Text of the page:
Are criminals in real life ever even one-tenth as fascinating as they are in Christopher Nolan movies? Can you think of a real criminal as intriguing as the late Heath Ledger’s Joker in The Dark Knight or Leonardo DiCaprio’s Cobb in Inception? Or is “master criminal” just a fantasy where filmmakers such as Nolan project their own considerable talents onto a class of dismal individuals?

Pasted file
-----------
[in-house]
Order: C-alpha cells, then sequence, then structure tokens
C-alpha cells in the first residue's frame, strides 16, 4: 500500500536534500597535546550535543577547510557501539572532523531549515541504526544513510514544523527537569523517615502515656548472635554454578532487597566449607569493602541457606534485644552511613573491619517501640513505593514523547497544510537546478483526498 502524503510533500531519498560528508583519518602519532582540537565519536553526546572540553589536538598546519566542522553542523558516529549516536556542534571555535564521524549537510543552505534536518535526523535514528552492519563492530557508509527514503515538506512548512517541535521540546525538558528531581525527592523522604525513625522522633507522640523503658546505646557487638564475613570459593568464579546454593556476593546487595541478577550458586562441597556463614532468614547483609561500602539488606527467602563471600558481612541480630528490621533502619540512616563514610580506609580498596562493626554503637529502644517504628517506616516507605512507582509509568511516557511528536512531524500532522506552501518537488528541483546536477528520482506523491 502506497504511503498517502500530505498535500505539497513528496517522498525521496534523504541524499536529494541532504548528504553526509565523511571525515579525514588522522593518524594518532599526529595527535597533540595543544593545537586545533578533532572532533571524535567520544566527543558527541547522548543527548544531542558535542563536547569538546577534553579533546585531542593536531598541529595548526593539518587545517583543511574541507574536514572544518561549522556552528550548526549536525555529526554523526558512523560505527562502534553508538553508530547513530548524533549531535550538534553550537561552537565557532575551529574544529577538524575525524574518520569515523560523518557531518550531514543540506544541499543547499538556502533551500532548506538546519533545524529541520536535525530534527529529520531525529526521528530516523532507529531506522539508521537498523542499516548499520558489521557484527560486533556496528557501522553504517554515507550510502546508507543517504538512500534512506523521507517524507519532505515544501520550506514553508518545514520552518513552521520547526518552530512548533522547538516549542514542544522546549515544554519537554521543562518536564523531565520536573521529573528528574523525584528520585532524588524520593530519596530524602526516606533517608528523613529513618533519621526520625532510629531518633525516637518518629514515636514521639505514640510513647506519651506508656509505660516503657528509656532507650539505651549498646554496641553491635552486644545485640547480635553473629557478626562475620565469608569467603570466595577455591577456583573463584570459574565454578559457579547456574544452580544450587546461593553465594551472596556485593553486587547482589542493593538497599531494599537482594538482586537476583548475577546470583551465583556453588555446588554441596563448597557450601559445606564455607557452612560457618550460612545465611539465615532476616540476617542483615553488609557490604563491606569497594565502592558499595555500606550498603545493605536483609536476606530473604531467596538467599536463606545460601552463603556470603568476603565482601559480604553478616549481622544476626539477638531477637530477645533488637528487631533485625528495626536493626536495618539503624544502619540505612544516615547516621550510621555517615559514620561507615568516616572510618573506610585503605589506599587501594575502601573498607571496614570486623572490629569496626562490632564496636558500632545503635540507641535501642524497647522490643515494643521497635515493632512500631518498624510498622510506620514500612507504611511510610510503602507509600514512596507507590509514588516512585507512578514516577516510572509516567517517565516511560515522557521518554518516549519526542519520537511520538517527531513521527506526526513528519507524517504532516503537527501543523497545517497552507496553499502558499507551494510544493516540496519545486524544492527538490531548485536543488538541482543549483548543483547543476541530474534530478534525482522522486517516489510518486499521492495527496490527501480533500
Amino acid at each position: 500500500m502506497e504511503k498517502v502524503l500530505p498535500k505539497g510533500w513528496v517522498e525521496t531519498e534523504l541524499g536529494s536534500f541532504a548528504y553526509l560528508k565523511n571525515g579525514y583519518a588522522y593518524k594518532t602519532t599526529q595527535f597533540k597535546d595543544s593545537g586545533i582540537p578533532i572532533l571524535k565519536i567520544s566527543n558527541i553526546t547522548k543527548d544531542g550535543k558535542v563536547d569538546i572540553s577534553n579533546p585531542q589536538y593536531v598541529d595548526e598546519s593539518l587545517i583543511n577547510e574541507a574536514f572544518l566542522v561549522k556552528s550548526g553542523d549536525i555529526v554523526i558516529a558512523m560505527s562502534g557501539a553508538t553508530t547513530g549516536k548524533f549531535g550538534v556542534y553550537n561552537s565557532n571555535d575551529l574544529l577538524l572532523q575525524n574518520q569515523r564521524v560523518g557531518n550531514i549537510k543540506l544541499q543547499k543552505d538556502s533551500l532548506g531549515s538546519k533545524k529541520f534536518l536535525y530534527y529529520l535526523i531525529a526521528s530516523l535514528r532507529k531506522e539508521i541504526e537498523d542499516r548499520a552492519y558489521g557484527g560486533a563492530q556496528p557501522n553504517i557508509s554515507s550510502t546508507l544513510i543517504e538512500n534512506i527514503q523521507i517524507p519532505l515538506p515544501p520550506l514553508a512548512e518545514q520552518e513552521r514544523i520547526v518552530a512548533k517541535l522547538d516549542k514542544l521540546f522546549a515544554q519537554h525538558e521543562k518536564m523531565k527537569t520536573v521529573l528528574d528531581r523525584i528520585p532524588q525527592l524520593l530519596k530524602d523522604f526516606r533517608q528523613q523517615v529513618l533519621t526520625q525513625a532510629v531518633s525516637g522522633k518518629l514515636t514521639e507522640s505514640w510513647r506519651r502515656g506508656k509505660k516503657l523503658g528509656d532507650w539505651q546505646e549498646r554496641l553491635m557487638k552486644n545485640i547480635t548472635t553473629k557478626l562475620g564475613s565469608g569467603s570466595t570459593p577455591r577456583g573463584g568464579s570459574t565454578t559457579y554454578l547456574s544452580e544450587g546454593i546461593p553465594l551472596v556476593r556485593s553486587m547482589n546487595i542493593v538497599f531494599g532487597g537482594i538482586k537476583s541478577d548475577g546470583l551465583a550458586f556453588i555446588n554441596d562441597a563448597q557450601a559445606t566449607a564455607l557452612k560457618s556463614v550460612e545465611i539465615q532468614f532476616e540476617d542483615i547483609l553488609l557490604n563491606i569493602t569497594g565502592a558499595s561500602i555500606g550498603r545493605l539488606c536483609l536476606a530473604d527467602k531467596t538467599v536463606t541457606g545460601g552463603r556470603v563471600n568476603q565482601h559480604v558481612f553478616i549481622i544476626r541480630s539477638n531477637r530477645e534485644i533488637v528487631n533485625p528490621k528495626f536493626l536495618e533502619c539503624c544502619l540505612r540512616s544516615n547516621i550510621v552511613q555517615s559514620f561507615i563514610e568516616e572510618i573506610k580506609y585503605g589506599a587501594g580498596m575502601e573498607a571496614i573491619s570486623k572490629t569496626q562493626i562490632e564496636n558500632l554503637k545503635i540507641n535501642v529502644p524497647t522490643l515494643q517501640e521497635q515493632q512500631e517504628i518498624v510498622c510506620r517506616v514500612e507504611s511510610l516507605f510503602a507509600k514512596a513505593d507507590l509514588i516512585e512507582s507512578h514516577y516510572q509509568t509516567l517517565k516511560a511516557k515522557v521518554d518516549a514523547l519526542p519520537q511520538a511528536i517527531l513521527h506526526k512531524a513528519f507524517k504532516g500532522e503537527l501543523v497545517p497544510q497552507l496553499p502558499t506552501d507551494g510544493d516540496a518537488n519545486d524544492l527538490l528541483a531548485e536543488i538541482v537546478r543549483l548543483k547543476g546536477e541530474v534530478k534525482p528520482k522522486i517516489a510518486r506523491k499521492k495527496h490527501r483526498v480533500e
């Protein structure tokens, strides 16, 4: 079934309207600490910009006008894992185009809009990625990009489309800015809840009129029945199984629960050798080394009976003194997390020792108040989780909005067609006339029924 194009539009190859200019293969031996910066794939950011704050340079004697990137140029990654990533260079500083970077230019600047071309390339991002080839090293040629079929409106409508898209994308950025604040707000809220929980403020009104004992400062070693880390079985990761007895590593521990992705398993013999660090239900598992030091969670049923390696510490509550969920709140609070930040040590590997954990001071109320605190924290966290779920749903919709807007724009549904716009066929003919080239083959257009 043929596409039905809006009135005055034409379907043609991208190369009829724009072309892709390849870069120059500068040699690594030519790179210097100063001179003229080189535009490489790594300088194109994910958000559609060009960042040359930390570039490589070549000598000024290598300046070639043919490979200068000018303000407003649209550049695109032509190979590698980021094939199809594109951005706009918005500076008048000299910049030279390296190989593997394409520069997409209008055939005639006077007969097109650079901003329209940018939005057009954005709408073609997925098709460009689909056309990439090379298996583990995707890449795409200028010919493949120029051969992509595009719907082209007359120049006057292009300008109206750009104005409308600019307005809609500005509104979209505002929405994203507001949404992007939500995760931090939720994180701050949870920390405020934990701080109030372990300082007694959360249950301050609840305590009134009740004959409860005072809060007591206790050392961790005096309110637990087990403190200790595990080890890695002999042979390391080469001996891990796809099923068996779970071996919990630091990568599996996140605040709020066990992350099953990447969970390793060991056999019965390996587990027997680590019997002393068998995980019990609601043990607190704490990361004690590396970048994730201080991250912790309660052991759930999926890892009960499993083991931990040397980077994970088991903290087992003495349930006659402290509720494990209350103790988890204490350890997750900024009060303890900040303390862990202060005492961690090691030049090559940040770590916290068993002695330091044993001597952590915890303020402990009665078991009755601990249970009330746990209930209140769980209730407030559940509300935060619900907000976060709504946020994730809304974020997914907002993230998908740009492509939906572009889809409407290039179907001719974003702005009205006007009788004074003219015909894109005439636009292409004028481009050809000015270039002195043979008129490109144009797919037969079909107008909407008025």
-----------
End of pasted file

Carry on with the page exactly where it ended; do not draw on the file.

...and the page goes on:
Whenever some creep shoots a lot of people, as at The Dark Knight Rises midnight showing in Colorado, journalists are expected to generate instant analyses of The Meaning of It All.
Yet if we have to concoct far-reaching theories based on a sample size of one, I’d much rather ponder somebody accomplished and interesting, such as Nolan. The director’s first movie, Following, a miniature masterpiece from 1998, demonstrates that Nolan has been fretting for his whole career about this question of whether he’s glamorizing lowlifes by portraying them as creative leaders of men, as auteurs modeled on himself.